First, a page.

The Marshall Islands, located in the northwestern Pacific Ocean, has had its fair share of organized crime. Many in this country are in danger of human trafficking. Fortunately, the government is stepping in to address human trafficking in the Marshall Islands.
Human trafficking is modern-day slavery. Victims are often swindled for labor and sexual abuse. The International Labor Organization estimates that 12.3 million people globally have been forced into involuntary labor, involuntary child labor, bonded labor and sexual subjugation.
In order to combat this, the U.S. Congress created the Trafficking Victims Protection Act to end worldwide human trafficking. A specific tool utilized is the annual Trafficking in Persons Report, which evaluates the government response in countries with reputations of human trafficking. The governmental endeavors to end trafficking are the foundations for the annual country report of three tiers.
The Marshall Islands rank in Tier 3, which means they do not entirely act in accordance with the minimum guidelines for the abolishment of trafficking and there are no major efforts to accomplish this. Sex trafficking in the Marshall Islands is of particular concern, with many women of Marshallese and East Asian descent being targeted.
In late 2019, Paul Petersen, a public official in Arizona, was arrested for the trafficking of Marshallese women. The multi-million dollar scheme involved smuggling pregnant women into the U.S. and then profiting from their newborns.
As the owner of an adoption law firm, Petersen falsified documentation on the mothers’ residency and then charged parents in the U.S. tens of thousands of dollars for the newborns. According to Duane Kees, the U.S. attorney for the western district of Arkansas, “Many of these mothers described their ordeal as being treated like property.”
While this case is being addressed in the U.S., efforts to prevent women from being taken from the Marshall Islands are also needed. One of the difficulties of human trafficking, however, is that it often occurs internationally, making it hard to find traffickers and their victims.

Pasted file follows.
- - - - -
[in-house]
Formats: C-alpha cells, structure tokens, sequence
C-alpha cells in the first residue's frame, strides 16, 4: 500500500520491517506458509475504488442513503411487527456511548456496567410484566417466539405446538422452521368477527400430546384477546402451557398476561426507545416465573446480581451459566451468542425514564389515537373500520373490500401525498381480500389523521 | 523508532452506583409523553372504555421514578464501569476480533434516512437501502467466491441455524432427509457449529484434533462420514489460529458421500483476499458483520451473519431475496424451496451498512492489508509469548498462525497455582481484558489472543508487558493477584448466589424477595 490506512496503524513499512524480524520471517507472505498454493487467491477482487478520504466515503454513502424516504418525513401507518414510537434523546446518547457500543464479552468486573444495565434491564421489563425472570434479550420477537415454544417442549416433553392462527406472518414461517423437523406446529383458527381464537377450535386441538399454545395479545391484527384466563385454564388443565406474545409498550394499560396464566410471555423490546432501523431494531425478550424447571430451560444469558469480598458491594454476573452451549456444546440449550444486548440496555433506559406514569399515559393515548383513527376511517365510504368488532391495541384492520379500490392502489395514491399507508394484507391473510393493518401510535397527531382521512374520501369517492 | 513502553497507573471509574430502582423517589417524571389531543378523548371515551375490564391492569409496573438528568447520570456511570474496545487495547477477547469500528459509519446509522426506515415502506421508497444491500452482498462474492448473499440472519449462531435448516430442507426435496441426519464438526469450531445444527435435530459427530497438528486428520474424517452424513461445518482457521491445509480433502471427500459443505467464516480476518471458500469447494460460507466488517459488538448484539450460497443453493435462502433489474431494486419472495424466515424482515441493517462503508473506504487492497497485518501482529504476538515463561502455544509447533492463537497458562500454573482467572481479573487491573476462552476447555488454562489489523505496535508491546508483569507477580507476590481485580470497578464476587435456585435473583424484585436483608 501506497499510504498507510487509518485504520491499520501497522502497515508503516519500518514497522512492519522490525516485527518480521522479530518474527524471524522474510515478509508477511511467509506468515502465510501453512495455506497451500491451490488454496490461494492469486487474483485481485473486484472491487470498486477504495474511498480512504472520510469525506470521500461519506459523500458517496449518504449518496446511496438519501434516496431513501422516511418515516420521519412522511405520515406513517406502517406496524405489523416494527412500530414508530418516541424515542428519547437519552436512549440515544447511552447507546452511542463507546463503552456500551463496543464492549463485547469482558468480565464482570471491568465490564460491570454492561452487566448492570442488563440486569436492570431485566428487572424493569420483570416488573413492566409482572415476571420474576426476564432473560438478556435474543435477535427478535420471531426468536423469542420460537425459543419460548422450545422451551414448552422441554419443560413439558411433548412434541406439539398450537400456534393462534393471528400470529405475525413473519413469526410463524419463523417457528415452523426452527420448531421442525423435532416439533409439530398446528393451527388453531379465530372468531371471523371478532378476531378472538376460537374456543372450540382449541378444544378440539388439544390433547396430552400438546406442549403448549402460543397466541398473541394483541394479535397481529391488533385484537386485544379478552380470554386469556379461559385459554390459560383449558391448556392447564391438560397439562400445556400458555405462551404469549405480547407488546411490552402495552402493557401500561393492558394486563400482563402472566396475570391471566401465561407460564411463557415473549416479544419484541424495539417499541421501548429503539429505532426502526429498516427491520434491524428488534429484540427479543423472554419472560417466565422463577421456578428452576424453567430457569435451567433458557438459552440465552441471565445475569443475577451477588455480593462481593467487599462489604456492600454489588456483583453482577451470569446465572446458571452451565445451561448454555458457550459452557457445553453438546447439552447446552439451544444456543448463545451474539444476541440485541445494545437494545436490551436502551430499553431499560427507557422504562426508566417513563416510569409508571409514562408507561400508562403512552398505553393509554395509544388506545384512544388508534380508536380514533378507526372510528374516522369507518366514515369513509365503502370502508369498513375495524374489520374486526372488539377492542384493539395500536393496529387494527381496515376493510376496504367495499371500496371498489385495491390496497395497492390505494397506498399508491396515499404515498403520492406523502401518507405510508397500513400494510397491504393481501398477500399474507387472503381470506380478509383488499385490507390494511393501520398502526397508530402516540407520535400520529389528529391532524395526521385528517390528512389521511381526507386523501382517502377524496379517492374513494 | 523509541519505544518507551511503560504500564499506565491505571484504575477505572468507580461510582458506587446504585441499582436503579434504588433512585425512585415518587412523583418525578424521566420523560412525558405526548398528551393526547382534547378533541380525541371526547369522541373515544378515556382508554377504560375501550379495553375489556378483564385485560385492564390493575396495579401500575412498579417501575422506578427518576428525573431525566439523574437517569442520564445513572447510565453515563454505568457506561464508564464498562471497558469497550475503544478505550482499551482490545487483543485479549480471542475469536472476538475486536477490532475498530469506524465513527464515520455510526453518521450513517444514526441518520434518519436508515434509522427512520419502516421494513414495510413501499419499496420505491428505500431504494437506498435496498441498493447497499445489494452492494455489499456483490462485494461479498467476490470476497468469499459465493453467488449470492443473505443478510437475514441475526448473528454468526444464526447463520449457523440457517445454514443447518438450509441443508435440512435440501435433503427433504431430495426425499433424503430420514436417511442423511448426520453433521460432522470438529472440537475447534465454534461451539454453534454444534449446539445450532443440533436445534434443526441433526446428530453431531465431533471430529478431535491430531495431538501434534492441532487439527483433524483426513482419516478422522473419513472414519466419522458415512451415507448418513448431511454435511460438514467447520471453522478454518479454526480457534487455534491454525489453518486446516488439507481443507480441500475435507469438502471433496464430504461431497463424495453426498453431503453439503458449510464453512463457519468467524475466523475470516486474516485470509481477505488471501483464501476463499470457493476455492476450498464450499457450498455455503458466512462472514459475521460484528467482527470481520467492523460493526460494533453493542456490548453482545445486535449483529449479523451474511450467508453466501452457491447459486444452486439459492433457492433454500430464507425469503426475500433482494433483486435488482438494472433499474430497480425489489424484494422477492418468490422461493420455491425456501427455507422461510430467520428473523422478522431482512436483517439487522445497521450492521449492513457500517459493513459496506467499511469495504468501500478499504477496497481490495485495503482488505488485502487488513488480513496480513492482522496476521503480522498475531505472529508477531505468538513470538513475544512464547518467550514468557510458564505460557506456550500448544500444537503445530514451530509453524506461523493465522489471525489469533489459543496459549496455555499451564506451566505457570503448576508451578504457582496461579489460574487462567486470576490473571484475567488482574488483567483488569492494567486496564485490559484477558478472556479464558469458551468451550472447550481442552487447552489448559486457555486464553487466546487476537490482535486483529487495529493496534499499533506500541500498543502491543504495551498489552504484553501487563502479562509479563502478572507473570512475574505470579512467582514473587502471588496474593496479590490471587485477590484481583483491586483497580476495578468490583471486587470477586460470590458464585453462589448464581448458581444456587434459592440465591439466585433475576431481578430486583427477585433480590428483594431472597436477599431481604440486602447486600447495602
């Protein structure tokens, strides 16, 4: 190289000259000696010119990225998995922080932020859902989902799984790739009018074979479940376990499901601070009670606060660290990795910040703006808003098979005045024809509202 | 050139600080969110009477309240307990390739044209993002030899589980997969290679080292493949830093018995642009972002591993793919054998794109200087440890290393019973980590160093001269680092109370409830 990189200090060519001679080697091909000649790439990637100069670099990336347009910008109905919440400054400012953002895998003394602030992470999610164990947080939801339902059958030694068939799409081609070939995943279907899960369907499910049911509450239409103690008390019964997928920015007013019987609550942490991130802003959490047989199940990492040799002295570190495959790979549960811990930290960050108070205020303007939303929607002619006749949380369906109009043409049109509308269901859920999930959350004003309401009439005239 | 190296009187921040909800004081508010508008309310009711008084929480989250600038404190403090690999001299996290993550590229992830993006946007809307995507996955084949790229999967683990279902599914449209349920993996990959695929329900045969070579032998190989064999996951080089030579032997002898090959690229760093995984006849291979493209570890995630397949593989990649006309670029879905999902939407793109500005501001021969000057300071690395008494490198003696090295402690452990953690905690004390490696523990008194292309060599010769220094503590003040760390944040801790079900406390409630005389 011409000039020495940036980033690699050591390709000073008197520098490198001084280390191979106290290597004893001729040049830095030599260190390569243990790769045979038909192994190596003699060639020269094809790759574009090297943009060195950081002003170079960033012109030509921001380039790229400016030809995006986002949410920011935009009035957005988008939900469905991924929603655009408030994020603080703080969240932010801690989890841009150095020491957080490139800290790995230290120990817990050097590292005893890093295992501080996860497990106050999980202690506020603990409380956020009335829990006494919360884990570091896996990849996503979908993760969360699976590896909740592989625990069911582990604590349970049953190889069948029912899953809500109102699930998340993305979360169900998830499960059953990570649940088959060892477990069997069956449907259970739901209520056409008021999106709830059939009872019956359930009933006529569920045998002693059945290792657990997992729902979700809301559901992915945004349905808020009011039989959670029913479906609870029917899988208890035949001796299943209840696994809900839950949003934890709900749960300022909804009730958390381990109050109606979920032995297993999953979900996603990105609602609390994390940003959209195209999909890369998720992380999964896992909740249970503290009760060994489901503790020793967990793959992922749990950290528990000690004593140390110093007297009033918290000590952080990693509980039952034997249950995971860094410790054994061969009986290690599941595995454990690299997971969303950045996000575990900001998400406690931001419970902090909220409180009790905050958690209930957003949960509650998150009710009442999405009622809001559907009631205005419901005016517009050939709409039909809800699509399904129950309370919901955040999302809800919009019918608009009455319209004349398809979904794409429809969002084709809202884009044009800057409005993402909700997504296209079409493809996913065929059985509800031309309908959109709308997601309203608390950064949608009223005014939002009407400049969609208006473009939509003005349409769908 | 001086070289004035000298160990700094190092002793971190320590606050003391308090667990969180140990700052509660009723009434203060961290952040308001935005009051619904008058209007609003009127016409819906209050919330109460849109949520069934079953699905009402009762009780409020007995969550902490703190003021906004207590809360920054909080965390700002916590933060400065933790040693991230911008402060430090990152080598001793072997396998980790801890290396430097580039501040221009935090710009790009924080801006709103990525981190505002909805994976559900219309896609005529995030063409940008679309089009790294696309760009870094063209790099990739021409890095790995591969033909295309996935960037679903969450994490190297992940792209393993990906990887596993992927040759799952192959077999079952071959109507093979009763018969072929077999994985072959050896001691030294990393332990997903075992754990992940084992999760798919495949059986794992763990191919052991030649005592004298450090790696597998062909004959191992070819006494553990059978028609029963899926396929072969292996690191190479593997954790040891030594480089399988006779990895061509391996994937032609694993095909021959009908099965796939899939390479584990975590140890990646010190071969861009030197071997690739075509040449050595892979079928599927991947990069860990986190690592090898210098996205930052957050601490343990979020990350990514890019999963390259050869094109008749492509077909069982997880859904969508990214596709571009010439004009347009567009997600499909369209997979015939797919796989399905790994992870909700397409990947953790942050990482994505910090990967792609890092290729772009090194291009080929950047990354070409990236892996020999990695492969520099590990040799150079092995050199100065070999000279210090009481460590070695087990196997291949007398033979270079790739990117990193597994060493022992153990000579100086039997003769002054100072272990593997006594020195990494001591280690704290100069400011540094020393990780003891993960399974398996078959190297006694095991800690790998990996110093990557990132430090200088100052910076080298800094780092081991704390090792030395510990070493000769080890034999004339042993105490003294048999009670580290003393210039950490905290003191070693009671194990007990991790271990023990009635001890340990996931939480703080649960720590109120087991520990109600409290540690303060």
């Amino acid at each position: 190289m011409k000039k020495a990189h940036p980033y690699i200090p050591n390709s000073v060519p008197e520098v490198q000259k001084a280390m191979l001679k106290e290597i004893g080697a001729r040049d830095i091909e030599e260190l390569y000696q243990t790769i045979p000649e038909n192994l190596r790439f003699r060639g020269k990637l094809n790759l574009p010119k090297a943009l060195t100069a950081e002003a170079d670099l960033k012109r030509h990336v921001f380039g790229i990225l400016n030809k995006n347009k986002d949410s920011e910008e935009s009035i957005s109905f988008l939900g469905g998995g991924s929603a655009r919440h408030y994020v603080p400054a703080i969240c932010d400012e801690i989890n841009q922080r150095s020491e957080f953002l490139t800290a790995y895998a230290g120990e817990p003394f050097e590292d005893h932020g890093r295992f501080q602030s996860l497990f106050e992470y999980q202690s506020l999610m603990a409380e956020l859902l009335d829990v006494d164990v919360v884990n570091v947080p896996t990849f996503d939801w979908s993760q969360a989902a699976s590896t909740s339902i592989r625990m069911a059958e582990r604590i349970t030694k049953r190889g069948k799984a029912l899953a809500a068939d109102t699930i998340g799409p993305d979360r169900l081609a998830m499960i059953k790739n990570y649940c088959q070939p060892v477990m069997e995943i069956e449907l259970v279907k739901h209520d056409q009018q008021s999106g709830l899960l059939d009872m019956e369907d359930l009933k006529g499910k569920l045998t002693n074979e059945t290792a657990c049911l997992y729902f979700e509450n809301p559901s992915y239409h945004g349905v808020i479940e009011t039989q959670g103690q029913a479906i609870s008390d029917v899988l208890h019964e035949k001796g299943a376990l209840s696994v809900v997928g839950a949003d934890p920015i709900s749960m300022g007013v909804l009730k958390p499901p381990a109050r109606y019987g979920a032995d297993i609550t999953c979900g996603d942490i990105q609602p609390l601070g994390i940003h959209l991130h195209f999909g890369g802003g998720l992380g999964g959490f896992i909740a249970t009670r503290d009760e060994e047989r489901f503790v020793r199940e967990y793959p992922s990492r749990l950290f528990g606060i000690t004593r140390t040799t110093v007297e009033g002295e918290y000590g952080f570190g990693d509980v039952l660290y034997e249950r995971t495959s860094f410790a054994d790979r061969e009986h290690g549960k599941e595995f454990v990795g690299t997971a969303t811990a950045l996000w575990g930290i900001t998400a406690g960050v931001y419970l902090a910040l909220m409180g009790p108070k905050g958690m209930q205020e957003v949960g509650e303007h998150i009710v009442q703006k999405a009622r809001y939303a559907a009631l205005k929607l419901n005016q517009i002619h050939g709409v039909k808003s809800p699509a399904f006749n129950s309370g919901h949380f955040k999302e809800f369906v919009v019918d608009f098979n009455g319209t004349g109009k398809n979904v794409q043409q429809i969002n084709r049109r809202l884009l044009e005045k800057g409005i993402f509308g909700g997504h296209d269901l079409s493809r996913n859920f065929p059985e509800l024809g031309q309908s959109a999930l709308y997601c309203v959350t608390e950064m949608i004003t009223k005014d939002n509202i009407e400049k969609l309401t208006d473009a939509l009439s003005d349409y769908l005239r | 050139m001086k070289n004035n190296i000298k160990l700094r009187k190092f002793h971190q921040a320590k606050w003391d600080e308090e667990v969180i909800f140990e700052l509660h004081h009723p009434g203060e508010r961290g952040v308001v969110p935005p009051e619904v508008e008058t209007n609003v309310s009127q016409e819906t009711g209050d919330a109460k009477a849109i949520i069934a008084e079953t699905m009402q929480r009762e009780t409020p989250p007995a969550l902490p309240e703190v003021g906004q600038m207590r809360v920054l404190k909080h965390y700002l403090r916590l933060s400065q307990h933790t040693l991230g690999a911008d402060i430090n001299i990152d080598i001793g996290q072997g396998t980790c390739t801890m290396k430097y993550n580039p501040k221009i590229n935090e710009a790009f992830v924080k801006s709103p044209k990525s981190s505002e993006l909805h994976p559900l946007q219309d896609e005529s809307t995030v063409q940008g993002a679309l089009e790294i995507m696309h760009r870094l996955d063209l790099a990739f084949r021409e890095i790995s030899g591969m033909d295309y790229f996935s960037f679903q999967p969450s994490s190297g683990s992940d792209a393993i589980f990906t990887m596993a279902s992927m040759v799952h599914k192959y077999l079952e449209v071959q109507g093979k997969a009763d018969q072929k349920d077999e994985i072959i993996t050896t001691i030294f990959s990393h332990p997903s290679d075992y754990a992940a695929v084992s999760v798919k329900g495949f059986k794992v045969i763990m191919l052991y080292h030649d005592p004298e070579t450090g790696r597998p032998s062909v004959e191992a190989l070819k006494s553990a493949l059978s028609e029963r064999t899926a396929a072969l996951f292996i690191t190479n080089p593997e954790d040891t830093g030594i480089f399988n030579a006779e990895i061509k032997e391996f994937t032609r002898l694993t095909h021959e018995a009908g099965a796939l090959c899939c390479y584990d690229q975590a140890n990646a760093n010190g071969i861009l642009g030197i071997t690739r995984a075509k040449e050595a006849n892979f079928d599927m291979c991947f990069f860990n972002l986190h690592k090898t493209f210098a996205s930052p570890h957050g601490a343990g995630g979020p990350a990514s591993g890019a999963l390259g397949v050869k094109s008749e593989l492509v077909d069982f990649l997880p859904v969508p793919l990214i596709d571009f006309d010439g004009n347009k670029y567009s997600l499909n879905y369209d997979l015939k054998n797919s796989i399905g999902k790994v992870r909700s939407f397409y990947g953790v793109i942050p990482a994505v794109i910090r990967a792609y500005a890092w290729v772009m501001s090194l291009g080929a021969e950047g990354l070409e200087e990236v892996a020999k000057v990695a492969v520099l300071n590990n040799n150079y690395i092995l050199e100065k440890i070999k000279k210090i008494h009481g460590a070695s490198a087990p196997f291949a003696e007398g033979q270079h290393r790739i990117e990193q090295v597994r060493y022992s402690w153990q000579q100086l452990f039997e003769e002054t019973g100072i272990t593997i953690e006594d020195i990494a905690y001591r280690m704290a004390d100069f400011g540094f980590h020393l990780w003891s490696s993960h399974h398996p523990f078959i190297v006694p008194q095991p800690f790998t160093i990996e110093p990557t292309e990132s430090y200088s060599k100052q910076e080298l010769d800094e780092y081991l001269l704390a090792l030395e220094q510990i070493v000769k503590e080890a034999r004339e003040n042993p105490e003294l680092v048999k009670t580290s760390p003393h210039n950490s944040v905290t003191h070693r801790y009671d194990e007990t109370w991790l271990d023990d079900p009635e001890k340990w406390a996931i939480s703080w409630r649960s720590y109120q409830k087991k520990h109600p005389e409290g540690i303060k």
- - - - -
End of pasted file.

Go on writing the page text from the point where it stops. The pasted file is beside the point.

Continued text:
The Republic of the Marshall Islands’ government is taking action to eliminate human trafficking. These actions include starting their first trafficking prosecution in just under a decade while also initiating an investigation on an immigration officer for reputed trafficking collaboration. Due to increased efforts, the Marshall Islands have recently risen to Tier 2.
Efforts to address human trafficking in the Marshall Islands can be categorized as prevention, protection or prosecution. To help prevent human trafficking, the government banned unregistered visitors on foreign fishing boats in Majuro. It also required crewmen to bring their ships in by nightfall.
To protect victims of human trafficking, the government created a network of safe houses for women aged 14 to 18. Other protection services provided by the government include legal assistance, counseling and examinations for sexually transmitted diseases.
In terms of improving prosecution, the government has been establishing more specific punishments for human trafficking. The Prohibition of Trafficking in Persons Act criminalized labor and sex trafficking and authorized punishments of up to 15 years in prison as well as a fine of $10,000.
Human trafficking in the Marshall Islands has decreased, but more work needs to be done to eliminate it completely. Moving forward, the government and other humanitarian organizations must prioritize addressing the root causes of trafficking, protecting victims and finding and prosecuting traffickers. Hopefully, human trafficking will continue to be on the decline in the coming years.
– Shalman Ahmed